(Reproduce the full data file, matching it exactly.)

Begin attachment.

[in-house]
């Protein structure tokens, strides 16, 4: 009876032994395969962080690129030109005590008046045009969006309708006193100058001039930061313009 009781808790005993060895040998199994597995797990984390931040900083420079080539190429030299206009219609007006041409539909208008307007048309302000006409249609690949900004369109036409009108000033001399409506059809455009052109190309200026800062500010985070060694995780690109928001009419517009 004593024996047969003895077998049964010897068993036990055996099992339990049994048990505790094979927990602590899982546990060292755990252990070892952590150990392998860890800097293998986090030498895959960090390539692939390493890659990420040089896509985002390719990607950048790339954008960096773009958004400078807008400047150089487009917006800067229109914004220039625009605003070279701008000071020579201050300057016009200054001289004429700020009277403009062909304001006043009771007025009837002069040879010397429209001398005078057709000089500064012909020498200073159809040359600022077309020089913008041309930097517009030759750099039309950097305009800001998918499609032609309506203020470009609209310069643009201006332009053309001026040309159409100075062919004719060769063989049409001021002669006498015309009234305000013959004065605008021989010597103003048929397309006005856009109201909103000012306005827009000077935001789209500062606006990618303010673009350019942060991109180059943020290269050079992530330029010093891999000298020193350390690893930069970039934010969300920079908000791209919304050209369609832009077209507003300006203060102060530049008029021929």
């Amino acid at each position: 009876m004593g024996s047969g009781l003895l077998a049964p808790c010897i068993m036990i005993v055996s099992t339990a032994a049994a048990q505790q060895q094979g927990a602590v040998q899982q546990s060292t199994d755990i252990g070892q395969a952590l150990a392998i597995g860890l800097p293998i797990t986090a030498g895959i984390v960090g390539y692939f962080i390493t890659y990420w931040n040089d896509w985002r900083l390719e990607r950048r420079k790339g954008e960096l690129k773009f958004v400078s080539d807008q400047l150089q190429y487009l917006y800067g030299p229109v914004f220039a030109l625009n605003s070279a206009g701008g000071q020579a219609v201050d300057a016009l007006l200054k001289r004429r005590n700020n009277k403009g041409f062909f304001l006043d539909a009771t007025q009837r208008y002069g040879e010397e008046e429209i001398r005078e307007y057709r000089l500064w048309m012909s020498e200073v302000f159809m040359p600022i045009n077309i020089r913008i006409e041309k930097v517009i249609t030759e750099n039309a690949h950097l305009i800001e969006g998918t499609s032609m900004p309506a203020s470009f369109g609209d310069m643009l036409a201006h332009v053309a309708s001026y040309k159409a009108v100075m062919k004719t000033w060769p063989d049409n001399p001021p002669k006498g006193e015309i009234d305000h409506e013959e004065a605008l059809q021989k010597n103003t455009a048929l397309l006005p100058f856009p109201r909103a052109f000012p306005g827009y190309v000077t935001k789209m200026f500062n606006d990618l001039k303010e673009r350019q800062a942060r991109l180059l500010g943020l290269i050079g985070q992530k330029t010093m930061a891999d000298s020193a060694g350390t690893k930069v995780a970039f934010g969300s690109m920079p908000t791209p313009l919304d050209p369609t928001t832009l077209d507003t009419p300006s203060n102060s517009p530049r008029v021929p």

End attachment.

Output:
[in-house]
């Protein structure tokens, strides 16, 4: 009876032994395969962080690129030109005590008046045009969006309708006193100058001039930061313009 009781808790005993060895040998199994597995797990984390931040900083420079080539190429030299206009219609007006041409539909208008307007048309302000006409249609690949900004369109036409009108000033001399409506059809455009052109190309200026800062500010985070060694995780690109928001009419517009 004593024996047969003895077998049964010897068993036990055996099992339990049994048990505790094979927990602590899982546990060292755990252990070892952590150990392998860890800097293998986090030498895959960090390539692939390493890659990420040089896509985002390719990607950048790339954008960096773009958004400078807008400047150089487009917006800067229109914004220039625009605003070279701008000071020579201050300057016009200054001289004429700020009277403009062909304001006043009771007025009837002069040879010397429209001398005078057709000089500064012909020498200073159809040359600022077309020089913008041309930097517009030759750099039309950097305009800001998918499609032609309506203020470009609209310069643009201006332009053309001026040309159409100075062919004719060769063989049409001021002669006498015309009234305000013959004065605008021989010597103003048929397309006005856009109201909103000012306005827009000077935001789209500062606006990618303010673009350019942060991109180059943020290269050079992530330029010093891999000298020193350390690893930069970039934010969300920079908000791209919304050209369609832009077209507003300006203060102060530049008029021929």
């Amino acid at each position: 009876m004593g024996s047969g009781l003895l077998a049964p808790c010897i068993m036990i005993v055996s099992t339990a032994a049994a048990q505790q060895q094979g927990a602590v040998q899982q546990s060292t199994d755990i252990g070892q395969a952590l150990a392998i597995g860890l800097p293998i797990t986090a030498g895959i984390v960090g390539y692939f962080i390493t890659y990420w931040n040089d896509w985002r900083l390719e990607r950048r420079k790339g954008e960096l690129k773009f958004v400078s080539d807008q400047l150089q190429y487009l917006y800067g030299p229109v914004f220039a030109l625009n605003s070279a206009g701008g000071q020579a219609v201050d300057a016009l007006l200054k001289r004429r005590n700020n009277k403009g041409f062909f304001l006043d539909a009771t007025q009837r208008y002069g040879e010397e008046e429209i001398r005078e307007y057709r000089l500064w048309m012909s020498e200073v302000f159809m040359p600022i045009n077309i020089r913008i006409e041309k930097v517009i249609t030759e750099n039309a690949h950097l305009i800001e969006g998918t499609s032609m900004p309506a203020s470009f369109g609209d310069m643009l036409a201006h332009v053309a309708s001026y040309k159409a009108v100075m062919k004719t000033w060769p063989d049409n001399p001021p002669k006498g006193e015309i009234d305000h409506e013959e004065a605008l059809q021989k010597n103003t455009a048929l397309l006005p100058f856009p109201r909103a052109f000012p306005g827009y190309v000077t935001k789209m200026f500062n606006d990618l001039k303010e673009r350019q800062a942060r991109l180059l500010g943020l290269i050079g985070q992530k330029t010093m930061a891999d000298s020193a060694g350390t690893k930069v995780a970039f934010g969300s690109m920079p908000t791209p313009l919304d050209p369609t928001t832009l077209d507003t009419p300006s203060n102060s517009p530049r008029v021929p």